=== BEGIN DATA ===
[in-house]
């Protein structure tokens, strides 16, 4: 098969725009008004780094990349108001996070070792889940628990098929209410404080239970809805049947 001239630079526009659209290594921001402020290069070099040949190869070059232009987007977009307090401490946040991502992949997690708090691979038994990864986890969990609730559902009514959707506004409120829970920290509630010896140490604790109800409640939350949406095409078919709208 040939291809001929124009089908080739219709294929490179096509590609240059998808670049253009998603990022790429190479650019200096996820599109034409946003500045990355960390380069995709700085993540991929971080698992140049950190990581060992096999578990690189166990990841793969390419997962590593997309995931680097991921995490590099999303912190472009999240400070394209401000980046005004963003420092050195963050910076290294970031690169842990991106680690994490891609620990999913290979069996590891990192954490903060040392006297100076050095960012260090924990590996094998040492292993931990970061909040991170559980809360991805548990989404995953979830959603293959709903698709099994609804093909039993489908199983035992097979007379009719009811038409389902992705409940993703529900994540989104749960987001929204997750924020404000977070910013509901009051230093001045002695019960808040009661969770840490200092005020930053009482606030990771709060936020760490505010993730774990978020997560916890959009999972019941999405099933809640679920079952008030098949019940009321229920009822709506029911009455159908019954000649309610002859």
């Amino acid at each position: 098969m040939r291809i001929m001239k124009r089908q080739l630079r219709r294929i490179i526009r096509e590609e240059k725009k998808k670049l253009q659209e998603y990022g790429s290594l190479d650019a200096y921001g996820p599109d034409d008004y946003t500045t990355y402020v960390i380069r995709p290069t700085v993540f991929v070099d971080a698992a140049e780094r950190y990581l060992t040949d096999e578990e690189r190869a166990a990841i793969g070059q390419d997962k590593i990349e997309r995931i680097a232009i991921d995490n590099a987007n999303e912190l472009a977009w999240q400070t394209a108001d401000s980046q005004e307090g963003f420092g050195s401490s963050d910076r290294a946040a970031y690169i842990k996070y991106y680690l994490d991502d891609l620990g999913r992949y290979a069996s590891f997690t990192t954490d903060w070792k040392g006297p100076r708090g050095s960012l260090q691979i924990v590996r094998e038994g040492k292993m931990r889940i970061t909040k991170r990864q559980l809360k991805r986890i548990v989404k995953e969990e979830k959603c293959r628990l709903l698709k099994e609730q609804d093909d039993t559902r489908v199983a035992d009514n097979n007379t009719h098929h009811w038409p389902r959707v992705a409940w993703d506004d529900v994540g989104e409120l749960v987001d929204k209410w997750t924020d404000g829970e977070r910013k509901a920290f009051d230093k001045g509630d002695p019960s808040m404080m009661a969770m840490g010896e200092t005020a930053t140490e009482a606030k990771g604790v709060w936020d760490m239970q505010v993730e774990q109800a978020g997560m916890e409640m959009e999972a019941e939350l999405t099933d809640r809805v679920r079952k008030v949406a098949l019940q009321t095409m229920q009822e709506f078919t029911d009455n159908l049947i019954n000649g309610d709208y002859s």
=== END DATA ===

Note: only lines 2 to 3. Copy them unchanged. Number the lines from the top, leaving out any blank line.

């Protein structure tokens, strides 16, 4: 098969725009008004780094990349108001996070070792889940628990098929209410404080239970809805049947 001239630079526009659209290594921001402020290069070099040949190869070059232009987007977009307090401490946040991502992949997690708090691979038994990864986890969990609730559902009514959707506004409120829970920290509630010896140490604790109800409640939350949406095409078919709208 040939291809001929124009089908080739219709294929490179096509590609240059998808670049253009998603990022790429190479650019200096996820599109034409946003500045990355960390380069995709700085993540991929971080698992140049950190990581060992096999578990690189166990990841793969390419997962590593997309995931680097991921995490590099999303912190472009999240400070394209401000980046005004963003420092050195963050910076290294970031690169842990991106680690994490891609620990999913290979069996590891990192954490903060040392006297100076050095960012260090924990590996094998040492292993931990970061909040991170559980809360991805548990989404995953979830959603293959709903698709099994609804093909039993489908199983035992097979007379009719009811038409389902992705409940993703529900994540989104749960987001929204997750924020404000977070910013509901009051230093001045002695019960808040009661969770840490200092005020930053009482606030990771709060936020760490505010993730774990978020997560916890959009999972019941999405099933809640679920079952008030098949019940009321229920009822709506029911009455159908019954000649309610002859």
């Amino acid at each position: 098969m040939r291809i001929m001239k124009r089908q080739l630079r219709r294929i490179i526009r096509e590609e240059k725009k998808k670049l253009q659209e998603y990022g790429s290594l190479d650019a200096y921001g996820p599109d034409d008004y946003t500045t990355y402020v960390i380069r995709p290069t700085v993540f991929v070099d971080a698992a140049e780094r950190y990581l060992t040949d096999e578990e690189r190869a166990a990841i793969g070059q390419d997962k590593i990349e997309r995931i680097a232009i991921d995490n590099a987007n999303e912190l472009a977009w999240q400070t394209a108001d401000s980046q005004e307090g963003f420092g050195s401490s963050d910076r290294a946040a970031y690169i842990k996070y991106y680690l994490d991502d891609l620990g999913r992949y290979a069996s590891f997690t990192t954490d903060w070792k040392g006297p100076r708090g050095s960012l260090q691979i924990v590996r094998e038994g040492k292993m931990r889940i970061t909040k991170r990864q559980l809360k991805r986890i548990v989404k995953e969990e979830k959603c293959r628990l709903l698709k099994e609730q609804d093909d039993t559902r489908v199983a035992d009514n097979n007379t009719h098929h009811w038409p389902r959707v992705a409940w993703d506004d529900v994540g989104e409120l749960v987001d929204k209410w997750t924020d404000g829970e977070r910013k509901a920290f009051d230093k001045g509630d002695p019960s808040m404080m009661a969770m840490g010896e200092t005020a930053t140490e009482a606030k990771g604790v709060w936020d760490m239970q505010v993730e774990q109800a978020g997560m916890e409640m959009e999972a019941e939350l999405t099933d809640r809805v679920r079952k008030v949406a098949l019940q009321t095409m229920q009822e709506f078919t029911d009455n159908l049947i019954n000649g309610d709208y002859s």